|Finally installed 60 mm stem. Handling is fine.||Eug|
May 14, 2003 9:26 AM
|So despite all the comments that a 60 mm stem is going to destroy handling, I find it's fine. It's a little more "respsonsive" than say a 85 mm stem, but it's not as if the bike is twitching all over the place or anything.
(Mind you, if I had gotten a slightly smaller bike with a shorter top tube I wouldn't be needing a 60 mm stem.)
May 14, 2003 10:00 AM
|The length of the "steering arm" is only reduced by about 15% by changing from a 120 to a 60 stem. The "steering arm" is a straight line from the point of hand contact with the brake hoods or bars to the center of the steering tube.
The steering will be a bit quicker, but mainly at low speeds. At normal riding speeds, you should notice little change. After a few rides, the new feel will be "normal".
May 14, 2003 1:15 PM
|If the steering arm is the center of the steerer tube to the hoods, how is a 50% reduction in stem length on 15% of steering arm? Average bar reach is about 100mm, often much less. So stem(120mm) + bar reach (100) = 220mm
220 - 60 = 160
160/220 = .727 or 72.7 percent meaning a 27.3 percent reduction.
If the bars have less reach, the difference is greater. If you're riding the tops, the reduction is 50%.
|Not sure who was home schooled, but I get same answer as C-40||andydave|
May 14, 2003 3:15 PM
|It's the simple math that always gets you.|
May 15, 2003 5:19 AM
|Before slinging insults, consider that the math is high school level geometry. You have proven that you paid no attention in high school.
The steering arm can be considered as the hypotenuse of a right triangle with one side being 1/2 the width of the handle bars and the other side the combined length of the stem and the distance from the center of the bars to the contact point with the hoods.
The steering arm length is the square root of the sum of the squares of the other two sides. Typical values for the two sides with a 12cm stem would be 22cm and 21cm (1/2 bar width0. The steering arm length would be the sqaure root of 925 or 30.4cm. With a 6cm stem, the steering arm length would be 26.4cm. The difference in the two lengths is about 15%.
If you consider the situation where the hands are on the top of the bars, 1/2 bar width would be reduced to around 12cm. Run the numbers and you get steering arm lengths of 13.4 and 16.9cm for 6cm and 12cm stems, respectively. The difference in this case is 21%, not 50%.
|Same, same .....||seejoy|
May 14, 2003 10:06 AM
|I bought my 1st rode bike last year,on a very tight budget, a "used" C'dale for $350-. A tad too big,no standover room at all, but the price was right and the bike was in very good condition. Being very short waisted I never felt comfortable with the stem that came with it,which was 110mm. Now I have a 60mm Salsa SUL. Responsive is a good discription on the handling but it works for me. I've promised myself that if I continue riding till I am 50 yrs.,(another 3 years), I will buy myself a new bike that fits me to a "T".|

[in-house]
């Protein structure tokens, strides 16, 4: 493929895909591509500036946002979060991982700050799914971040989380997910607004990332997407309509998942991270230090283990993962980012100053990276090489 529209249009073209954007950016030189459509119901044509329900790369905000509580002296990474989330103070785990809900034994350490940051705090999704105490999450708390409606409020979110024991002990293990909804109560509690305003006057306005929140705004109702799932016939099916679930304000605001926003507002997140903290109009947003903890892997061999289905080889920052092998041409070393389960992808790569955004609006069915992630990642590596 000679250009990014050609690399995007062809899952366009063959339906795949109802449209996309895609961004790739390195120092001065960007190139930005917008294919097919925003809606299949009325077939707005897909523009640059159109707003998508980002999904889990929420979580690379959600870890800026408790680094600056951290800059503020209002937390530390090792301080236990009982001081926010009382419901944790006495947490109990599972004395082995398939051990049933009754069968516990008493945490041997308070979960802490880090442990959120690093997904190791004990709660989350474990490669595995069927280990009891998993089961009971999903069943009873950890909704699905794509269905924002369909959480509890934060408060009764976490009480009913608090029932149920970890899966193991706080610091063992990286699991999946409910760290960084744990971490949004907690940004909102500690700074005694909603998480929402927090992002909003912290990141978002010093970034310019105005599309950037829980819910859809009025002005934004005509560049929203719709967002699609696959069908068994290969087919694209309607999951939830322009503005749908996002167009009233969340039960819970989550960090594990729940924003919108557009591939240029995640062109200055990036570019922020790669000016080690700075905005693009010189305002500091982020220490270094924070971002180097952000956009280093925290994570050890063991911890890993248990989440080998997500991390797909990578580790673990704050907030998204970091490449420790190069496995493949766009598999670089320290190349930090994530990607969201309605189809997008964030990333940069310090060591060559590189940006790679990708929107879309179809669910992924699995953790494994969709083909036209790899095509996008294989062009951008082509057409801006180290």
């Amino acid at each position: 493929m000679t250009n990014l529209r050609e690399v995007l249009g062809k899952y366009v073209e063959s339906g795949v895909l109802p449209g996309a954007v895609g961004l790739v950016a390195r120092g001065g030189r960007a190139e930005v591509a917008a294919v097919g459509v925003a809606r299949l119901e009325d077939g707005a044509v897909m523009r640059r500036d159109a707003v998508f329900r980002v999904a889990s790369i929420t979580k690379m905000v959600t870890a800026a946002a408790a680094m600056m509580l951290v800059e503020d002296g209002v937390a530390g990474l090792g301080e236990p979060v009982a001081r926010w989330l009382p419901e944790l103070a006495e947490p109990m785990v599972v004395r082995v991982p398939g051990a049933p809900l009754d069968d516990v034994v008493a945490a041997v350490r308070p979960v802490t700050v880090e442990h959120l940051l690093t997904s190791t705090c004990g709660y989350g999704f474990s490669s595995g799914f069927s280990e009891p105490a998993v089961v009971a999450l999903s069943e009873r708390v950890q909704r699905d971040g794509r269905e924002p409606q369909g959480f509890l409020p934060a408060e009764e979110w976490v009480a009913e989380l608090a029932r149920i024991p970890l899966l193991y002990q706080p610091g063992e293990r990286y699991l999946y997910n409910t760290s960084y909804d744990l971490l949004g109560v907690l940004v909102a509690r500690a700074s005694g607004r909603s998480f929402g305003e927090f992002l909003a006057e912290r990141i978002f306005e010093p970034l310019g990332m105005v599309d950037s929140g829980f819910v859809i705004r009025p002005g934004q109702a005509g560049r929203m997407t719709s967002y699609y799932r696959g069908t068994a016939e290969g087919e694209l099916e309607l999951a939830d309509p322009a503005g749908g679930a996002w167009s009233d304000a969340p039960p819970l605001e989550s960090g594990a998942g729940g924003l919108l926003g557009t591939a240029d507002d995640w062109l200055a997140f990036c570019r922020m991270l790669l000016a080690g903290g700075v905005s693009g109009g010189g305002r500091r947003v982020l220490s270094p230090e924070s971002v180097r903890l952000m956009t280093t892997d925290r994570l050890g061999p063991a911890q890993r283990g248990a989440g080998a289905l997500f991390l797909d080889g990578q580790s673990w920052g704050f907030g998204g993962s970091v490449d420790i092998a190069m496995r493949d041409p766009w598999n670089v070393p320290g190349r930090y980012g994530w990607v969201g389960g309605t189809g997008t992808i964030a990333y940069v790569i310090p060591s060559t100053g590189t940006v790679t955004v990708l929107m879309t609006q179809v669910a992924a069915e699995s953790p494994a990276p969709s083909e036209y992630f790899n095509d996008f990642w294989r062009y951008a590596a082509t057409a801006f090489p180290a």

|Where did you find the 60mm stem?||Lowend|
May 14, 2003 10:31 AM
|what kind and how much? I have been looking for 60 or 70 but can't seem to find anything smaller than 90mm for road bikes. I found DH and BMX stems as small as 45mm.|
May 14, 2003 10:41 AM
|At www.supergo.com but www.coloradocyclist.com has some too.
After doing the mail order thing I found one at the corner LBS - www.dukesonqueen.com - for the same price. Doh!
|P.S. Mine is threadless. nm||Eug|
May 14, 2003 10:54 AM
|Lots of places||Kristin|
May 14, 2003 10:51 AM
|As far as quills go, Salsa makes one. So does Profile. I just installed a Profile 60mm 105 degree (slight rise) stem. I chose a Profile because it has longer quill and I needed the height.|
|I just went the other direction||TNSquared|
May 14, 2003 12:31 PM
|I recently replaced a 110mm, -7 degree stem with a 130mm -17 degree stem. My lbs and everyone else I talked to tried to talk me out of it, warned me it would be uncomfortable, that there was no reason to put my back through that, etc. But I am all torso and felt a little too compressed through my back with the 110.
Now I'm comfortable and happy - very relaxed on the hoods and stretched and low in the drops without overreaching.
Gotta go with what works best for you.
|You might even grow into the longer stem one day||LC|
May 14, 2003 2:18 PM
|I don't know exactly why, but over the years I find that I can use a longer stem on that same frame that I used to be too stretched out. I think my back muscles must be stretching? If you put in lots of miles you might end up back with that old stem!|
|Possibly, but the frame is too big for me. nm||Eug|
May 14, 2003 6:32 PM
|your frame's not too big for you; common misonception.||Steve_0|
May 15, 2003 3:51 AM
|(of course, I dont KNOW this, I merely suspect this based on today's trends of sizing bikes WAY to small).
You seem to think that a amaller frame will move the bars closer to you; but that's only partially correct.
Certainly, with a smaller frame, the head-tube (typically) moves towards the seattube, but the top-tube also moves towards the bottom-bracket, resulting in a shorter head-tube. This shorter head-tube limits the rise in the quill by an equivalent amount. Additionally, rise delta combined with the HTA results in an ~.3 forward offset (thereby extending reach, or at best, offsetting the 'benefit' of the shorter TT).
Typically, for any given frame, shortening reach is best accomplished by RAISING the bars, NOT by shortening the TT. Exception being, of course, if you're limber enough to crimp the waist for the too-small frame. Based upon your 60 mm stem, I doubt you are (like most of us).